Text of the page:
Staring at Nothing

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Staring At Nothing: A Reynolds Novel

Last Free on: 16th Dec 16
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...A strong YA coming of Age story, with appeal outside its target group. Staring at Nothing is a strongly-written and extremely re-readable novel....

After his parents’ divorce, teenager Garrison Rice ends up with his dad and starts a new school at Reynolds. He swiftly makes a new friend, Iver, but when others think Iver is the wrong kind of friend Garrison’s life quickly becomes hellish – or even worse than it already is. Because Garrison’s home life is already a nightmare, and his father’s alcohol abuse only the tip of the iceberg.

Presentation-wise, “Staring at Nothing” is a novella written in a single piece with no chapter breaks. The spelling and grammar are fine, although understandably colloquial given the first-person view. There is a short section from another book “Grasping at Straws” at the end, but it is less than 1% of the download, and usefully demonstrated that the writer maintains the quality of writing in his other works.

This is a Young Adult coming of age story, written in first person from Garrison’s point of view. I will warn readers upfront that this is a dark story in places, covering issues including bullying, suicide, LBGT issues and child abuse. The lessons Garrison learns are hard, coming to terms with the idea that you can’t save everyone, and he has difficult decisions to make throughout. In some ways the bullying is a little stereotypical, matching the way school bullying is shown on American television shows. I don’t know about US schools, but the British schools I know would be calling the police and pressing assault charges if any students acted like that. On the other hand, the portrayal of teen LGBT issues is both sensitive and depressingly accurate.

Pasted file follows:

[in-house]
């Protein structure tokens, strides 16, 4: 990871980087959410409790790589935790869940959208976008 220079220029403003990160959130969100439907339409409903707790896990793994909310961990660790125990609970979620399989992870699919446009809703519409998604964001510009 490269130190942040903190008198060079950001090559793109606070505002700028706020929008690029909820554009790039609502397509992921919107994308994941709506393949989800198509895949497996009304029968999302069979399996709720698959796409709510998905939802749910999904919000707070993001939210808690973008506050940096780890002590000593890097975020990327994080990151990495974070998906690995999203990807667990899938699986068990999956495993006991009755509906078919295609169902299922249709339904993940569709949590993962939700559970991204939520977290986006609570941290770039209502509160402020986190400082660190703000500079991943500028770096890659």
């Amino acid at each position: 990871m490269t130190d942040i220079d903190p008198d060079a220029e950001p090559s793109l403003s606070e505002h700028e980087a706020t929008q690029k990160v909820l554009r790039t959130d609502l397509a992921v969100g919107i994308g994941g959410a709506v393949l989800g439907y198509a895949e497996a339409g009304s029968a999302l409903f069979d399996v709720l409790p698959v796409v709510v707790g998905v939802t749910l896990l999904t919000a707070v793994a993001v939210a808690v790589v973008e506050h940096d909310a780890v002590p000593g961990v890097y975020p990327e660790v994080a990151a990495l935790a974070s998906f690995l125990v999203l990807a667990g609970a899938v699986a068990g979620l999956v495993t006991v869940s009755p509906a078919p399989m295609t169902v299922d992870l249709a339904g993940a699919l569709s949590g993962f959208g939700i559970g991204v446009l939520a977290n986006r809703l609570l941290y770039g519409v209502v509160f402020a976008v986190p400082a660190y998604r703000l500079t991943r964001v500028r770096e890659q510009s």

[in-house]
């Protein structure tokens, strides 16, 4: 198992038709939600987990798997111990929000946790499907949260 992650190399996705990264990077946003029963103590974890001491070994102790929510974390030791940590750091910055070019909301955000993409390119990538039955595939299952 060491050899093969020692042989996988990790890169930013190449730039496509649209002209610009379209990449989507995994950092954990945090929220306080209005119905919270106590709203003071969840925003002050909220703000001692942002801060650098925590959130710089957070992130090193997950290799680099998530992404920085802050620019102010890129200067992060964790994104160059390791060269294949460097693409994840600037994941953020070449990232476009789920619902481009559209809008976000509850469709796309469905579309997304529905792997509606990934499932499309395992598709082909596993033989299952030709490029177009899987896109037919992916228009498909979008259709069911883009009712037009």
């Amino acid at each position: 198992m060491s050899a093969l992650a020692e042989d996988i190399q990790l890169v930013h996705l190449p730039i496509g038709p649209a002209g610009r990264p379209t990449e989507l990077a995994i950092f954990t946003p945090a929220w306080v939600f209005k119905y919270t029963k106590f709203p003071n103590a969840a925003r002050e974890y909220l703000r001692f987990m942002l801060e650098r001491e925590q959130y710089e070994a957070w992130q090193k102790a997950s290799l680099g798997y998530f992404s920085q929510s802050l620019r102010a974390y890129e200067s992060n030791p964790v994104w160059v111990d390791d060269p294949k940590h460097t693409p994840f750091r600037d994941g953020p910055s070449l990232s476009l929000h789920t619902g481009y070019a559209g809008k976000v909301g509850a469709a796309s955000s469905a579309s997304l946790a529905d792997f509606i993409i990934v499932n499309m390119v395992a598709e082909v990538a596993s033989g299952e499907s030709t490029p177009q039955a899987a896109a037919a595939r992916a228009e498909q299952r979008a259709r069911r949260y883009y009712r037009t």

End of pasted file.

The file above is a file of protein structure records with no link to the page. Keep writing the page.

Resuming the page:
That said, it is an extremely readable story with a hopeful ending. It is a surprisingly complex novel, despite the short time (a matter of days) that the events take place over. We learn Garrison’s past, his hopes, likes, dislikes, and fears, even as the situation at Reynolds unravels. He is a likeable enough character that I really hope he found a happy life after the end of this ebook, although it is going to take him time to heal.

The writing deserves special mention. Garrison has a distinct voice, and his character comes through not just in actions and thought but in word choice and phrasing. It is also a book worth a second read, as on a second read through it gains extra depth and several of Garrison’s comments change meaning entirely. Threatening someone close to him is taken at face value on a first read, but on a second when you know the actual relationship between them, his conflict is palpable.

A strong YA coming of Age story, with appeal outside its target group. Staring at Nothing is a strongly-written and extremely re-readable novel.

Rating: 4
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